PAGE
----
All of Israel's prime ministers, with the exception of Yitzhak Shamir, who turned inaction into an art, came to a bad end. The great Ben-Gurion was driven out of power and out of his political party by his friends, in a maneuver that was very close to chopping off his head. Sharett was pushed out because his views were too dovish. Eshkol, the prime minister of the Six-Day War, died of a broken heart when they took the defense portfolio away from him. Golda got the boot because of the Yom Kippur War fiasco. Rabin was sent packing during his first term, officially for having an overseas dollar account; in practice, because the public was sick of Mapai corruption. Begin, who brought peace but is remembered more for his failure in Lebanon, ended his political life as a depressed recluse, holed up in his house. Rabin was assassinated. Peres, his heir, lost the elections.
After that, the story is well-known: Netanyahu and Barak, salt of the earth, young and bright, were expelled for their poor performance and unwarranted arrogance. And now there's Sharon, henceforth the Bulldozer, winner of an unprecedented landslide victory but now lumbering like a rusty machine toward his last stop, a medal of failure pinned to his chest.
It is enough to listen to what the heads of the defense establishment are saying publicly to grasp the enormity of that failure. Just this week, the new military intelligence chief enumerated, one by one, all the plagues Sharon has brought upon us: The worst terrorist attacks we have ever known. A grave escalation in the armed struggle. An intifada that is not about to end. And finally, no agreement with Arafat even if we withdraw to the 1967 borders, throw in Jerusalem and agree to the right of return. It sounds like a list of all the issues on which people had the most confidence in him. Indeed, after nearly a year in office, Sharon has not made headway on any issue whatsoever, much less peace and security, where he has trapped us in a cycle of bloodshed from which there is no exit.
The slogan "Let the IDF win," adopted by Sharon, makes a fine sticker, but in practice, the IDF is not winning. Since Sharon came to power, as the pundits have pointed out, there have been more Israeli victims and more violence than under any other prime minister. Sharon's military menu is shrinking. Reoccupying the territories is not a practical option, and neither is assassinating Arafat, due to American opposition. Pre-emptive strikes have reached the point where more is lost than gained because the other side seeks revenge by sending suicide bombers into crowded population centers. Arafat is holding the box of matches.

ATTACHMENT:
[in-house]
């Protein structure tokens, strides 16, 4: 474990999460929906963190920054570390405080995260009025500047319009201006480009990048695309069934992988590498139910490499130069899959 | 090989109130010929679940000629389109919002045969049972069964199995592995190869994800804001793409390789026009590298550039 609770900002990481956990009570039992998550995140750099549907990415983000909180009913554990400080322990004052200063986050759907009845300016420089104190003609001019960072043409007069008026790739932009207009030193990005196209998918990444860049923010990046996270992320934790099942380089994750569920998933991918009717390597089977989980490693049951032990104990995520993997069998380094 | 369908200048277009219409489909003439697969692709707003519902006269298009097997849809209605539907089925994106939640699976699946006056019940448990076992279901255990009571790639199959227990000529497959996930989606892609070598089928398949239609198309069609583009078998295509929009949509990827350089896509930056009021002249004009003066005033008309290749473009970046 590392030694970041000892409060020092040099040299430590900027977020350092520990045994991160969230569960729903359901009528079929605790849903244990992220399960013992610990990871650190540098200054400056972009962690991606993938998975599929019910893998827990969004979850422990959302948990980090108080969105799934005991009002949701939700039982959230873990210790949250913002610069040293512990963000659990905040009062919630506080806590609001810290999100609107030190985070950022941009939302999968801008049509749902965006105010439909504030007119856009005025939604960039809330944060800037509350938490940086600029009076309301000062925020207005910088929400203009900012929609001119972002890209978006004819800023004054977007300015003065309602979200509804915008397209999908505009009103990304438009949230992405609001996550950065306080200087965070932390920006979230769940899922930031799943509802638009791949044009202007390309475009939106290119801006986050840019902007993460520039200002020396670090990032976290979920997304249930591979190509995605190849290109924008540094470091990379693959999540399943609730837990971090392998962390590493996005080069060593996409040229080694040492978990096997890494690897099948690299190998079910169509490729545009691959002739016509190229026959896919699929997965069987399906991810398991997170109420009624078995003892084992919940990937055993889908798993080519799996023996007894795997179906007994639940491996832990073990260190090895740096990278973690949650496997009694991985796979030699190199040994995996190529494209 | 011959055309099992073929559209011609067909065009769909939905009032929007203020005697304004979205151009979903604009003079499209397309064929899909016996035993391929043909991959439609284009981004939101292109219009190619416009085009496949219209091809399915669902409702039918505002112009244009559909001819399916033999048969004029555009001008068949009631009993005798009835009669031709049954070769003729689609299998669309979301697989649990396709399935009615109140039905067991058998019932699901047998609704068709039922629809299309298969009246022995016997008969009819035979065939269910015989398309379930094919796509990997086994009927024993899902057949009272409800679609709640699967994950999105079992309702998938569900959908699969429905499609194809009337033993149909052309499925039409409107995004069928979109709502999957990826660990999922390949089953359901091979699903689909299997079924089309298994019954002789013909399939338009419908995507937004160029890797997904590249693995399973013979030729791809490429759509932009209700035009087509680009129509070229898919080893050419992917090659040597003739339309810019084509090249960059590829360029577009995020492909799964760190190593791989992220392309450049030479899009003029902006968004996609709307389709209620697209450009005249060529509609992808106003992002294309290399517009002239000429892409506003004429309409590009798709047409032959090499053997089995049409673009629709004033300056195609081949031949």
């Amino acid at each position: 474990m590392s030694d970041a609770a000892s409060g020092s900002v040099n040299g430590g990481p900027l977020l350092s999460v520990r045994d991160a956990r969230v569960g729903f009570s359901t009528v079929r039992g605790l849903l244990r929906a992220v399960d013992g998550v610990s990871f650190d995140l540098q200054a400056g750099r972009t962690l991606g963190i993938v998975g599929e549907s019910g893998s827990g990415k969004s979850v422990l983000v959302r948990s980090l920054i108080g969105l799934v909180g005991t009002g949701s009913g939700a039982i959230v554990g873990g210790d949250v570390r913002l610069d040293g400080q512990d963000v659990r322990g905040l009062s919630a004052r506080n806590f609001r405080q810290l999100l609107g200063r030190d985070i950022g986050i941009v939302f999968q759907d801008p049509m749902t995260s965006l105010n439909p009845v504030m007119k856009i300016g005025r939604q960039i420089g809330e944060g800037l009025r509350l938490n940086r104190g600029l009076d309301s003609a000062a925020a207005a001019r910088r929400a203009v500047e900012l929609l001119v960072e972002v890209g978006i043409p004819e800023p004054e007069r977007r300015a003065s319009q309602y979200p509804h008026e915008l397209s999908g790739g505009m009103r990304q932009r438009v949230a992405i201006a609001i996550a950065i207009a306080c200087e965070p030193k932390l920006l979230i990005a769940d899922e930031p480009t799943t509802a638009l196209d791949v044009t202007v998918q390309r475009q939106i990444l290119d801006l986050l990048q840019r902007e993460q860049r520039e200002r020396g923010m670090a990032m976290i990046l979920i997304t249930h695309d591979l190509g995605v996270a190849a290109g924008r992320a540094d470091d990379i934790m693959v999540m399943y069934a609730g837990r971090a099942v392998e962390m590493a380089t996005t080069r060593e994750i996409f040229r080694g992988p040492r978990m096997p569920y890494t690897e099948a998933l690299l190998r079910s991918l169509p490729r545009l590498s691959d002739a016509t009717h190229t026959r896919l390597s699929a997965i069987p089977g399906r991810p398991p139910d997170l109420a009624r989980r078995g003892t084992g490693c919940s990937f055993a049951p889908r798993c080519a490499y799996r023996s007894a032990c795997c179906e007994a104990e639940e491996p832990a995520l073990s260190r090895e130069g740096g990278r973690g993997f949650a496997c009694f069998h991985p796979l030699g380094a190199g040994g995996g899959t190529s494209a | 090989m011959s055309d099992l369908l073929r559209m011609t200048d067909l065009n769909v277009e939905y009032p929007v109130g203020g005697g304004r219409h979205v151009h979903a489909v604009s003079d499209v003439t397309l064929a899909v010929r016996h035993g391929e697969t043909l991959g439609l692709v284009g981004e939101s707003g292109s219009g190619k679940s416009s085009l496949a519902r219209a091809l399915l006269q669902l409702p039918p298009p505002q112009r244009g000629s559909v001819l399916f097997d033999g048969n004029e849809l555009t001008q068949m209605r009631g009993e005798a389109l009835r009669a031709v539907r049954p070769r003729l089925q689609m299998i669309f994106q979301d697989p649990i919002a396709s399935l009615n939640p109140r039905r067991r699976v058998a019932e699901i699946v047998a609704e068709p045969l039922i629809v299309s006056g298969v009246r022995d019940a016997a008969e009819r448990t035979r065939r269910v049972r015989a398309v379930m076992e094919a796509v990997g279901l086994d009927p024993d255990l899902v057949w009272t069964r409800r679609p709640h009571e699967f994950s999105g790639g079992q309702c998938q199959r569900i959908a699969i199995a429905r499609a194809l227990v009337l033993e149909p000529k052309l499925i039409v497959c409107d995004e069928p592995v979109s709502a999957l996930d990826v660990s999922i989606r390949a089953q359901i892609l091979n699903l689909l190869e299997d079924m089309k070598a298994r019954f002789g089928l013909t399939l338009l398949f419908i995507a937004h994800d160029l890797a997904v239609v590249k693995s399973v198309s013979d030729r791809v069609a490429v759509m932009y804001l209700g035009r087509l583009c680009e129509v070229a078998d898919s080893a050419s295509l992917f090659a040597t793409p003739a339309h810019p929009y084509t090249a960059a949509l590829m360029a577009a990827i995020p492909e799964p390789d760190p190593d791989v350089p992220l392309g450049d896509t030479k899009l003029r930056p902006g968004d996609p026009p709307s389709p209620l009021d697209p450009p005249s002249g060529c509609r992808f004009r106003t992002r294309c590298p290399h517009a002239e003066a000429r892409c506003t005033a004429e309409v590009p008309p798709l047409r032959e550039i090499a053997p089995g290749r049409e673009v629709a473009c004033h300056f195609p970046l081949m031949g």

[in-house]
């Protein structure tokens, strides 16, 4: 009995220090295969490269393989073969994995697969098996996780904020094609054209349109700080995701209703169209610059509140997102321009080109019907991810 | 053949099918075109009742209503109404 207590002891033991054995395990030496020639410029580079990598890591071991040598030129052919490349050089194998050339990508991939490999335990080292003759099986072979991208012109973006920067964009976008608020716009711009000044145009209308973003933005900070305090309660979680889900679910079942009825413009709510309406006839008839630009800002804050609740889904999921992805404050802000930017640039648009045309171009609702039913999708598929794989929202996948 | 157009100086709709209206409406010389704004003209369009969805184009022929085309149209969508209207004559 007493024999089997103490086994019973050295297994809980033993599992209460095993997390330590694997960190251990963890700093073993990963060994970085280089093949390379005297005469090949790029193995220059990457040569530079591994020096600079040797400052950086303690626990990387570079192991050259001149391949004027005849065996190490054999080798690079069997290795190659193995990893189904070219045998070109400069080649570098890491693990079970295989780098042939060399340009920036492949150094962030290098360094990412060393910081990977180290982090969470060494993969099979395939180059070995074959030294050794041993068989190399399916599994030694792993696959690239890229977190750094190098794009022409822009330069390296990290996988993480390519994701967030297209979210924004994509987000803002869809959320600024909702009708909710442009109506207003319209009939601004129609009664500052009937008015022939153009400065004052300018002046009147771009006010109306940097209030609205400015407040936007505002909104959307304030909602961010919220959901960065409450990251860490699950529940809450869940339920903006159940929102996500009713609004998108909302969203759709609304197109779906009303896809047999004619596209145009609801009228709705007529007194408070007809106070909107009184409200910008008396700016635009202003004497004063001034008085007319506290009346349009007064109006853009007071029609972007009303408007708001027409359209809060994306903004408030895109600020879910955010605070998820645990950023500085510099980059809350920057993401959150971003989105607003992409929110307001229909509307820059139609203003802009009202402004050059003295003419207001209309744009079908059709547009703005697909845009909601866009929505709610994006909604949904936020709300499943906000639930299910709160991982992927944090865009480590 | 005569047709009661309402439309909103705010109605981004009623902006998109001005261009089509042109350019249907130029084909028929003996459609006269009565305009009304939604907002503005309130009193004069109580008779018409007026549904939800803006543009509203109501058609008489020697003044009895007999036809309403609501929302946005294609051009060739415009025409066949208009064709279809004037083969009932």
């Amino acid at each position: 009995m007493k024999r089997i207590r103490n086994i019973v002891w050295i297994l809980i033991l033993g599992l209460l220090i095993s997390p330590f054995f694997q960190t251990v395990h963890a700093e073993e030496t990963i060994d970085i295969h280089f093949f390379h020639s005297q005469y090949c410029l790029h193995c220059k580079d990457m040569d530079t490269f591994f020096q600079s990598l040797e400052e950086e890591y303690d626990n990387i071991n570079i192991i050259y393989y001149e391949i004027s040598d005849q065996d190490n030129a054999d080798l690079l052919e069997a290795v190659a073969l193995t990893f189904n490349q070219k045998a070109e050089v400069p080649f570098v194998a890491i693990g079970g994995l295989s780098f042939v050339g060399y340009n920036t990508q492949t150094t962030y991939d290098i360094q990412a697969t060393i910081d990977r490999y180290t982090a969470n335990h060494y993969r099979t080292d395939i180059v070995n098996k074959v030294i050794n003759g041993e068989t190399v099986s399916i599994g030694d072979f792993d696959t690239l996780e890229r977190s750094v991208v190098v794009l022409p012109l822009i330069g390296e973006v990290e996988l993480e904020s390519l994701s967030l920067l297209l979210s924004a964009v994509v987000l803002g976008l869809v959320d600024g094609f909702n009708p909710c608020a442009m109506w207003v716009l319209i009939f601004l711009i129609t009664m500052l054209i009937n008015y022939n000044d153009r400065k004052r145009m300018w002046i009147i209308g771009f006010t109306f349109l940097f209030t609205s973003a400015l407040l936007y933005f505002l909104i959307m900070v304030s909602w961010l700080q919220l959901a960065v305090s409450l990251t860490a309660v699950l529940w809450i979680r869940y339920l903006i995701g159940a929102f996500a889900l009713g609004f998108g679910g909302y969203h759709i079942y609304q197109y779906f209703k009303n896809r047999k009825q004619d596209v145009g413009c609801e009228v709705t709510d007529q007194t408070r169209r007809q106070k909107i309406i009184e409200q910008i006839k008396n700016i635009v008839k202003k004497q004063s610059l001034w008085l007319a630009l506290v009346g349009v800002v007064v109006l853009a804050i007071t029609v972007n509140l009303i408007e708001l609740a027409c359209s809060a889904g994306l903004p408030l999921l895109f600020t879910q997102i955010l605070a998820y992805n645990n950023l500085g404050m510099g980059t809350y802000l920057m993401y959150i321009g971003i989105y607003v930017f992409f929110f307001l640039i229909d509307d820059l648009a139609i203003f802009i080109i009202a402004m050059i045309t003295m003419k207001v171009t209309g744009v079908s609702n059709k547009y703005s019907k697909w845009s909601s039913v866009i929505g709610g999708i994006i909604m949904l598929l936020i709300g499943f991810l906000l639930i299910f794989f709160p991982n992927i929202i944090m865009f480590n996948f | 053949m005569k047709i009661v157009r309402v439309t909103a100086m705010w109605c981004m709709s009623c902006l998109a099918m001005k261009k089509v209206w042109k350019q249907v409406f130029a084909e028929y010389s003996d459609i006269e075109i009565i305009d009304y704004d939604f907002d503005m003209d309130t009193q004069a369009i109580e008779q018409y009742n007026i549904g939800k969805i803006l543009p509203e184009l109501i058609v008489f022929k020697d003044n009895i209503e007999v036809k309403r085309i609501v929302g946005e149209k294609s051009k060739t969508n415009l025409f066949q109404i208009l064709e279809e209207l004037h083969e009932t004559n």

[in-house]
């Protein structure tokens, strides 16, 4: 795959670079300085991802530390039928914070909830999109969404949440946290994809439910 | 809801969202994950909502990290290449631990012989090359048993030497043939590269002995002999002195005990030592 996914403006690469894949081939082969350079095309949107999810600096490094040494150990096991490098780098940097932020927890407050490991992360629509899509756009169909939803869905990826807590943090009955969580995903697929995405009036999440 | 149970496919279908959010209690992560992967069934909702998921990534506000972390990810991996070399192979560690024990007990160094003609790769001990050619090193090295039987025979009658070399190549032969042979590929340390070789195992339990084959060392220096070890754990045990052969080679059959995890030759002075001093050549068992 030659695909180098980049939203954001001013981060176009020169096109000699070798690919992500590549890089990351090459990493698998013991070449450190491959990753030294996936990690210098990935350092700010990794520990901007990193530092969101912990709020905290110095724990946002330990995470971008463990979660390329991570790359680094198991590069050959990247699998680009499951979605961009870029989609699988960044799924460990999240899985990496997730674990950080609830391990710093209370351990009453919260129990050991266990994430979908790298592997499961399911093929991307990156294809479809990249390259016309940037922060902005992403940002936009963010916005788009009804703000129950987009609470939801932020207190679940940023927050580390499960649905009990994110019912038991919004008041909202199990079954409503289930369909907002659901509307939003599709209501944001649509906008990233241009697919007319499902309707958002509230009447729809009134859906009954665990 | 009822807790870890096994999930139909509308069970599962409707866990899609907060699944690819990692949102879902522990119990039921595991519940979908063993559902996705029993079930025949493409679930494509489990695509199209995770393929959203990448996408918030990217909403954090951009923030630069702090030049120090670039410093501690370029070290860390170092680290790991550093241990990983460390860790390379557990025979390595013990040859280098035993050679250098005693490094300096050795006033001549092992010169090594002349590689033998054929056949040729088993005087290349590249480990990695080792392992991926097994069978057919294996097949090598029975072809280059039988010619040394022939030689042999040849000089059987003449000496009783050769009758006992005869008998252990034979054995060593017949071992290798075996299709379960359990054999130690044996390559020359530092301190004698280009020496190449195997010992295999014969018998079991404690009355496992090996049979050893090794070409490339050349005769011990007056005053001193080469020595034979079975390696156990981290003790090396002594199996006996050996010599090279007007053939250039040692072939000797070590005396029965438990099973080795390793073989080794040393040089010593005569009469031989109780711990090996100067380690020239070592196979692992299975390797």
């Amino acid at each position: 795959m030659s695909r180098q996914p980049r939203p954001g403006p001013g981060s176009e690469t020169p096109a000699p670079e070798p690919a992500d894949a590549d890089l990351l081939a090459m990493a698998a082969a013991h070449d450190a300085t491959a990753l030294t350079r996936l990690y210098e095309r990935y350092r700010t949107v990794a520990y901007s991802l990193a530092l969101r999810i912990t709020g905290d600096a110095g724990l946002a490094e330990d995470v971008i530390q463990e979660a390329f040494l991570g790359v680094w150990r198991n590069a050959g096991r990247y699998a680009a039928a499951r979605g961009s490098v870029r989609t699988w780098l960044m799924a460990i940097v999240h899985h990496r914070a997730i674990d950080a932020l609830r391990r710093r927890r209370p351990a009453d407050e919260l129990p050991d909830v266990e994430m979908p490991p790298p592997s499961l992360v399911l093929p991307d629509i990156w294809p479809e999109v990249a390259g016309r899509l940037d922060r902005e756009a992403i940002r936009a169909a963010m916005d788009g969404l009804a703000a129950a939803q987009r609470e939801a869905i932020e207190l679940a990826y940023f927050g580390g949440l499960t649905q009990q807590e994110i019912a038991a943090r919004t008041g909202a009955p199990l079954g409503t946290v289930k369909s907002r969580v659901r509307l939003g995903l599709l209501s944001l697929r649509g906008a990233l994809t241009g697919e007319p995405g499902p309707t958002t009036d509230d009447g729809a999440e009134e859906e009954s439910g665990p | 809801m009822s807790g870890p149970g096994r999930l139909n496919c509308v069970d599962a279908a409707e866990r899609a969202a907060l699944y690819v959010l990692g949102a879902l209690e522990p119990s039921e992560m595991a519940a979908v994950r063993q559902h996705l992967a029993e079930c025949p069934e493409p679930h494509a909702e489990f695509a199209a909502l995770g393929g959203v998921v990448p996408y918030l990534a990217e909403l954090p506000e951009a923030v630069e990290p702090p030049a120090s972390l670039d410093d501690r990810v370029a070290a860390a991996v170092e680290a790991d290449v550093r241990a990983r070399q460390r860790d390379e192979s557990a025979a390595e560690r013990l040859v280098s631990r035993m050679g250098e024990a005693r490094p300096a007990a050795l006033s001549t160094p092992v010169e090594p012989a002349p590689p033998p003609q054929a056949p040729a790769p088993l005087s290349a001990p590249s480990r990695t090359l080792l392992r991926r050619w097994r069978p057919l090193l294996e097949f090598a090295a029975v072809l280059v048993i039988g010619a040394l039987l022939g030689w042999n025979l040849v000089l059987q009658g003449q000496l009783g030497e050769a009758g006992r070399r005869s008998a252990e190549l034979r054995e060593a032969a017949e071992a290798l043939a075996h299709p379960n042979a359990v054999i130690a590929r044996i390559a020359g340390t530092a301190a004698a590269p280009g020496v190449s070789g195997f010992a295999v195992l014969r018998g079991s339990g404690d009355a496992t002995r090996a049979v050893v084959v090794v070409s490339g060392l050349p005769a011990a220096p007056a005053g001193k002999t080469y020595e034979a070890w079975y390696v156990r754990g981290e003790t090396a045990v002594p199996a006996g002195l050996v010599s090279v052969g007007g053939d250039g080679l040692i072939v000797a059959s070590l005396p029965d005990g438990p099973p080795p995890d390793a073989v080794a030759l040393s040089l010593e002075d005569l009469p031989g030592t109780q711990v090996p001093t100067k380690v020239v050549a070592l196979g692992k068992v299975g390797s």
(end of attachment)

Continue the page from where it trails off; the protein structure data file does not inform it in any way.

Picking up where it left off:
The commander of the British forces in Mandatory Palestine once said that the way to hit the Jews is through their pocket. Sharon has chosen to impose a personal siege on Arafat - and who understands better than our leader what a terrible punishment it is to keep a politician from the good life of flying around the world? But Arafat is not alone in this siege. All of Israel is with him. No tourists are coming, the economy has taken a mighty blow and people go out less for fear of terrorist attacks. The public is tired, worried and pessimistic, and many of us are preoccupied with a subject no one likes to talk about: looking for ways to get the hell out of here. Sheikh Yassin on one side, and Bibi on the other, are dictating the agenda. Both peoples have fallen into the hands of extremists.
In terms of power and military might, Israel's strength is waning. Israel may be a member of the Five Strongest Armies Club and the Eight Nuclear Nations Club, but it has reached the point where it has no military solution for the dispute with the Palestinians. In this reality, Sharon, as the head of a military power and the leader of the stronger side, can, and should, break the stalemate. It can be done by initiating a political compromise that will give the Palestinians hope and the motivation to begin a dialogue. There is no conflict in the world, from Algeria to Vietnam, that has been resolved without negotiating under fire. Sharon has enough credit, clout in the government and support of the people to work out agreements, even if the right wing quits the cabinet.
True, all our prime ministers have had miserable ends, but a few of them have gone down in history for the great things they have done for this country. This is the Bulldozer's last chance to wind up his career in the ranks of the bold and the brave.
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